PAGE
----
Saturday, November 29, 2008

Palin: The Next Chapter

I like Sarah Palin. She has good values and great courage. I've been impressed with what she has been able to accomplish in Alaska. She has shown that she will do what's right, even if it is inconvenient, and even when it requires confrontation with her own party. Unlike a senator from Arizona who will remain nameless, Palin is a maverick for all the right reasons.

Palin's ability to energize the conservative base is quite impressive and her natural political talents are
outstanding. Conservatives will not soon forget what she said at the RNC: "...Here's a little news flash for all those reporters and commentators: I'm not going to Washington to seek their good opinion - I'm going to Washington to serve the people of this country. Americans expect us to go to Washington for the right reasons, and not just to mingle with the right people." The way Palin delivered those words was very inspiring, and it was obvious that she meant every word. She declared war when she gave that speech, and she stoically paid the price when "those reporters and commentators" came at her with all their slings and arrows.

Palin will be a tremendous asset to the conservative movement for many years to come. Early next week, Palin will be
travelling to Georgia to campaign on behalf of Georgia Republican Senator Saxby Chambliss. This is good news. I think it shows that Republicans know they need to reach out to the conservative base. I think it also shows that Repulicans are ready to put Palin's talents to good use where they are most likely to helpful. If there is anyone who can help turn out the conservative base, in a close race, in a red state, where conservative turnout is likely to tip the scales, Sarah Palin is the one.

Having said all that, I don't think Palin is ready to lead this nation, and I doubt that she will be ready in four short years. Palin has the experience, knowledge and intelligence to take the lead on some issues (such as energy policy), but she is not prepared to lead on issues such as macroeconomics, the supreme court, and foreign policy. Palin needs to take time to cultivate her thinking on a wider range of issues.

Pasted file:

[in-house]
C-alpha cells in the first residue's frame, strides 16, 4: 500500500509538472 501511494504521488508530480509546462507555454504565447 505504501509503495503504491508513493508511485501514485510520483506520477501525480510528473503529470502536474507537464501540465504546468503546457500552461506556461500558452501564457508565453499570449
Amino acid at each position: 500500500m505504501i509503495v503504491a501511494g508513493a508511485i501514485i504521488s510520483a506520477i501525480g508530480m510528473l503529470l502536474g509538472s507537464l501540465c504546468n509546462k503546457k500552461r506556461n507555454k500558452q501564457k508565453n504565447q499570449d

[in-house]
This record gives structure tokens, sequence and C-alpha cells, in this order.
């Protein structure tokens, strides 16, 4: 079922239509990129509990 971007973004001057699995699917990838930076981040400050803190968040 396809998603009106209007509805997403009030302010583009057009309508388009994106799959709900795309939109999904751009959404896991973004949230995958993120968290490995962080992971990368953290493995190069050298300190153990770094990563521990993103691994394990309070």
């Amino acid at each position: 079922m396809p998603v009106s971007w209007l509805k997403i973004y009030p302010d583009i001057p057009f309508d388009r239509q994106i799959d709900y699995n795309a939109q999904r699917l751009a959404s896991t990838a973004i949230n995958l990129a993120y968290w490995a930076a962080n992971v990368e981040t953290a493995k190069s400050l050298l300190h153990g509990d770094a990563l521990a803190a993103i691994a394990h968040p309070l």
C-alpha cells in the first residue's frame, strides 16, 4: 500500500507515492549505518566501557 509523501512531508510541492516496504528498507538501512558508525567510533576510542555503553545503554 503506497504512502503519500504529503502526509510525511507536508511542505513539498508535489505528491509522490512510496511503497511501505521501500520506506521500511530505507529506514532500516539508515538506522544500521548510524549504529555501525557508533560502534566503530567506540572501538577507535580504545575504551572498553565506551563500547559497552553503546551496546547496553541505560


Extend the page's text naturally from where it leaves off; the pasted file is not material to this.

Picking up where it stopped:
Palin also needs more time to hone her communications skills. Yes, the way Palin was treated by the likes of Charlie Gibson was patently unfair, but the media aren't going to stop being unfair. If Palin is ever going to take a position of national leadership, she must learn to deal with the media more effectively. When I first saw Gibson's hateful and cowardly interview, I cringed...but not just because Gibson was such an arrogant snob. Palin was obviously nervous and very intimidated. At that point, I realized Palin is not ready to be the leader of the free world (just imagine Palin vs. Putin).

Could Sarah Palin be the next Margaret Thatcher? Possibly. But Palin is still very young. Conservatives need not waste her talents and jeopardize her potential to make great contributions to the conservative movement by pushing her back into the national spotlight before she is ready.

Palin in 2020?


Palin back on the stump

Change is Changing (article of the day)

Giving Thanks for Self-Reliant Americans

An extraordinary fact about the universe: its basic properties are uncannily suited for life.


Anonymous said...

My guess is that she'll study up and hone her skills and be back in full force. She just seems like that kind of person.